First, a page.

THE directive of the Financial Institutions Division to state-run financial entities to check against leak of ‘confidential’ information against the backdrop of bank scams making the headlines nationally and internationally, which tarnishes the image of the ruling party, appears to be an effort to hide issues of national import from people. Awami League lawmaker Muhiuddin Khan Alamgir, who resigned as chairman of Farmers Bank after the government had unburdened Farmers Bank of its managing director in November over a severe liquidity crisis, in an incident said to be coincidental, on Monday requested the parliament speaker to issue a ruling on the Bangladesh Bank governor not to give out information to reporters about the disbursement of loans by private commercial banks. While this is nothing but an insult to people’s right to know, this also suggests that the government is trying to mend the issues the other way round. The is not taking any effective steps to iron out the banking sector, now mired in irregularities and corruption or any steps that the government is taking keep falling through. And the government is trying to save itself from being embarrassed by not letting people know that there, in effect, are some issues embarrassing for the government.
The Financial Institutions Division on February 1 asked the Bangladesh Bank, state-owned commercial banks and other financial entities to take steps that no confidential information related to intelligence and security should be exposed to any person beyond the authorities concerned. The Financial Institutions Division secretary, however, sought to say that the direction was not to stop the media from getting information on loan scams that plagued the state-owned banks and that such a directive was nothing new and the ‘bureaucratic exercise’ had been made on many occasions in the past, the cabinet’s approval of the Digital Security Bill, which incorporates the infamous Article 57 of the Information and Communications Technology Act 2006, on January 29 making it ready for passage in the parliament, has raised quite a few eyebrows about any probable curb on the freedom of expression. Not only Farmers Bank but many others, including the state-owned Sonali, Janata and BASIC banks, have faced loan scams during the tenure of the Awami League government since 2009. Sonali Bank is mired in the single biggest loan scam of Tk 35 billion and BASIC Bank went almost bankrupt in scams involving Tk 60 billion.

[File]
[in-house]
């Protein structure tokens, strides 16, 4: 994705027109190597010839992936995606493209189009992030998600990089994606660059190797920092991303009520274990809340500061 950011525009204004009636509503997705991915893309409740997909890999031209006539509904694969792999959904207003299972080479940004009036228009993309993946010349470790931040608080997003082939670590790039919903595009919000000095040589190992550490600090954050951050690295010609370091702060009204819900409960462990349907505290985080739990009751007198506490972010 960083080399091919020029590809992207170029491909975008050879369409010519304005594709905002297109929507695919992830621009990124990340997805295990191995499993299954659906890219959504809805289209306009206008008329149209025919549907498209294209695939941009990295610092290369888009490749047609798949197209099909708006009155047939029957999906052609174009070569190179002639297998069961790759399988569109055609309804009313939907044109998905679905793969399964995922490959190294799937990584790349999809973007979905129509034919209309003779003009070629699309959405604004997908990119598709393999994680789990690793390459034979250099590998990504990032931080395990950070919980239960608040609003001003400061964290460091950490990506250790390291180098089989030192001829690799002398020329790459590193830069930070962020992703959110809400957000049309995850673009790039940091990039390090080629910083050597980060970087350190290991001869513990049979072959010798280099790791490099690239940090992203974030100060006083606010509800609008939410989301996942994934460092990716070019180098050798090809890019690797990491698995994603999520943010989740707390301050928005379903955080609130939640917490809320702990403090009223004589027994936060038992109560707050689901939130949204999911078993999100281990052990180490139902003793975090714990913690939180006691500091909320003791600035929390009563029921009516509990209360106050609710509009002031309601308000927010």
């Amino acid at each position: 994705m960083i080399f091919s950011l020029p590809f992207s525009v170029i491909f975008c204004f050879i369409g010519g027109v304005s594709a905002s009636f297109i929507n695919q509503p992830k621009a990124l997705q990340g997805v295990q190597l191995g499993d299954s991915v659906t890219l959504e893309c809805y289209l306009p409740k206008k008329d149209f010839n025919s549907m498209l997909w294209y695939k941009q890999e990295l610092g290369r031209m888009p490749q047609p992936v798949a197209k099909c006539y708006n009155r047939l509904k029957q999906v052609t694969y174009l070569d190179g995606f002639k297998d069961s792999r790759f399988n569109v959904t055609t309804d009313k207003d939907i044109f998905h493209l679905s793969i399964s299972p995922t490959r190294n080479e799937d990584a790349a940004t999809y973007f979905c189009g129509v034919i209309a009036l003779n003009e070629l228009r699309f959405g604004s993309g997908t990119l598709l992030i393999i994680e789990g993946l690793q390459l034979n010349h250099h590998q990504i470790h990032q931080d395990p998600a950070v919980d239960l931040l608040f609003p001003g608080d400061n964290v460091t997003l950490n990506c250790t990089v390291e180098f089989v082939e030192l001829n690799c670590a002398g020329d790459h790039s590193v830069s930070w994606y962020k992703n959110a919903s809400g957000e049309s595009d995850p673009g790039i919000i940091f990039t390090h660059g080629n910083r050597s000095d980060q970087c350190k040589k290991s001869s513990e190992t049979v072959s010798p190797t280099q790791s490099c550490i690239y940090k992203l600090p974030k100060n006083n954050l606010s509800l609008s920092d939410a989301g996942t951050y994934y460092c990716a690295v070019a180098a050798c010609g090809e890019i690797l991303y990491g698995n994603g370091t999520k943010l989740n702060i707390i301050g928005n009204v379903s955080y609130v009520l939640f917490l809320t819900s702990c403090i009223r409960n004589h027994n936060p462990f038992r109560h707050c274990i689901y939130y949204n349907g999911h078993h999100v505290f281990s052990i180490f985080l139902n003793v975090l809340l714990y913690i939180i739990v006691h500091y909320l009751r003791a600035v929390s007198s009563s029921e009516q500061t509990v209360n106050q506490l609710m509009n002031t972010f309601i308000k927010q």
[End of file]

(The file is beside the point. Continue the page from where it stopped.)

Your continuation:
People have the right to know what is happening to their money and the media play a crucial role in letting people know of that. The government, instead of trying to stop information on loan scams of banks from reaching people through the media, must try earnestly to concentrate on stopping the irregularities and corruption that have brought down all these banks. By doing so, the government can save itself from being embarrassed and people as well. The government must see issues in proper perspective to get to the root of problems and attend to them, not the other way round.
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